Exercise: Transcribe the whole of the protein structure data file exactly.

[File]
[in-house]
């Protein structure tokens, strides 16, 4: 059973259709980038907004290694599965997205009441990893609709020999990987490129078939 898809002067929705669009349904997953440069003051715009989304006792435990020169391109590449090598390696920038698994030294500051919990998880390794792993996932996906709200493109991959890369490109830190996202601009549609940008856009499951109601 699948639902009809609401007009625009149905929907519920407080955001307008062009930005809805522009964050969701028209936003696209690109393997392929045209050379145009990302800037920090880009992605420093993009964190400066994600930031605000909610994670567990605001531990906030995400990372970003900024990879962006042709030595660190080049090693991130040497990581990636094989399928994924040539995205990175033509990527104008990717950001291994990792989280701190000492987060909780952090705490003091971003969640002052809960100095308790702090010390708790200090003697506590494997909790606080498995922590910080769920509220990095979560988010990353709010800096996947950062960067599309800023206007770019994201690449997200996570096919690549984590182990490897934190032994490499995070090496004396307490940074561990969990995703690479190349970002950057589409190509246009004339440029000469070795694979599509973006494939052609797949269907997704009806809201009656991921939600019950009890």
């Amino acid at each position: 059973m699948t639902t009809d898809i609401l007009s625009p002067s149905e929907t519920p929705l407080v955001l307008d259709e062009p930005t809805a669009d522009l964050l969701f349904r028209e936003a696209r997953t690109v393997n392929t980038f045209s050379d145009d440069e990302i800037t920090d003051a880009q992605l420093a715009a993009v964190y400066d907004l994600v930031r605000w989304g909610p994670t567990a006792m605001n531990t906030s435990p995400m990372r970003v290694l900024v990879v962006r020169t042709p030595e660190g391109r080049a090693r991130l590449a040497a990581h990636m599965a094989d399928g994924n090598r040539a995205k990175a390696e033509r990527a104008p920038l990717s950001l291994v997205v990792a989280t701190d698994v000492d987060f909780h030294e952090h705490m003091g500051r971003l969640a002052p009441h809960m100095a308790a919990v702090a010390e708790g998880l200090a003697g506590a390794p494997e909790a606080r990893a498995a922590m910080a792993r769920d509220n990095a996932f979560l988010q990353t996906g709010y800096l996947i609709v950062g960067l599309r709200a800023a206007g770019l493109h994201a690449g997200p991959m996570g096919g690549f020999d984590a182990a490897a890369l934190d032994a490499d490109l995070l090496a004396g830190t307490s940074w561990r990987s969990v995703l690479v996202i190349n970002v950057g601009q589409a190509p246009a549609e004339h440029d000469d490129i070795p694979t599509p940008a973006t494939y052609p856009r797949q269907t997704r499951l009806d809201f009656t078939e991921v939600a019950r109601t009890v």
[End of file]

[in-house]
């Protein structure tokens, strides 16, 4: 059973259709980038907004290694599965997205009441990893609709020999990987490129078939 898809002067929705669009349904997953440069003051715009989304006792435990020169391109590449090598390696920038698994030294500051919990998880390794792993996932996906709200493109991959890369490109830190996202601009549609940008856009499951109601 699948639902009809609401007009625009149905929907519920407080955001307008062009930005809805522009964050969701028209936003696209690109393997392929045209050379145009990302800037920090880009992605420093993009964190400066994600930031605000909610994670567990605001531990906030995400990372970003900024990879962006042709030595660190080049090693991130040497990581990636094989399928994924040539995205990175033509990527104008990717950001291994990792989280701190000492987060909780952090705490003091971003969640002052809960100095308790702090010390708790200090003697506590494997909790606080498995922590910080769920509220990095979560988010990353709010800096996947950062960067599309800023206007770019994201690449997200996570096919690549984590182990490897934190032994490499995070090496004396307490940074561990969990995703690479190349970002950057589409190509246009004339440029000469070795694979599509973006494939052609797949269907997704009806809201009656991921939600019950009890």
């Amino acid at each position: 059973m699948t639902t009809d898809i609401l007009s625009p002067s149905e929907t519920p929705l407080v955001l307008d259709e062009p930005t809805a669009d522009l964050l969701f349904r028209e936003a696209r997953t690109v393997n392929t980038f045209s050379d145009d440069e990302i800037t920090d003051a880009q992605l420093a715009a993009v964190y400066d907004l994600v930031r605000w989304g909610p994670t567990a006792m605001n531990t906030s435990p995400m990372r970003v290694l900024v990879v962006r020169t042709p030595e660190g391109r080049a090693r991130l590449a040497a990581h990636m599965a094989d399928g994924n090598r040539a995205k990175a390696e033509r990527a104008p920038l990717s950001l291994v997205v990792a989280t701190d698994v000492d987060f909780h030294e952090h705490m003091g500051r971003l969640a002052p009441h809960m100095a308790a919990v702090a010390e708790g998880l200090a003697g506590a390794p494997e909790a606080r990893a498995a922590m910080a792993r769920d509220n990095a996932f979560l988010q990353t996906g709010y800096l996947i609709v950062g960067l599309r709200a800023a206007g770019l493109h994201a690449g997200p991959m996570g096919g690549f020999d984590a182990a490897a890369l934190d032994a490499d490109l995070l090496a004396g830190t307490s940074w561990r990987s969990v995703l690479v996202i190349n970002v950057g601009q589409a190509p246009a549609e004339h440029d000469d490129i070795p694979t599509p940008a973006t494939y052609p856009r797949q269907t997704r499951l009806d809201f009656t078939e991921v939600a019950r109601t009890v």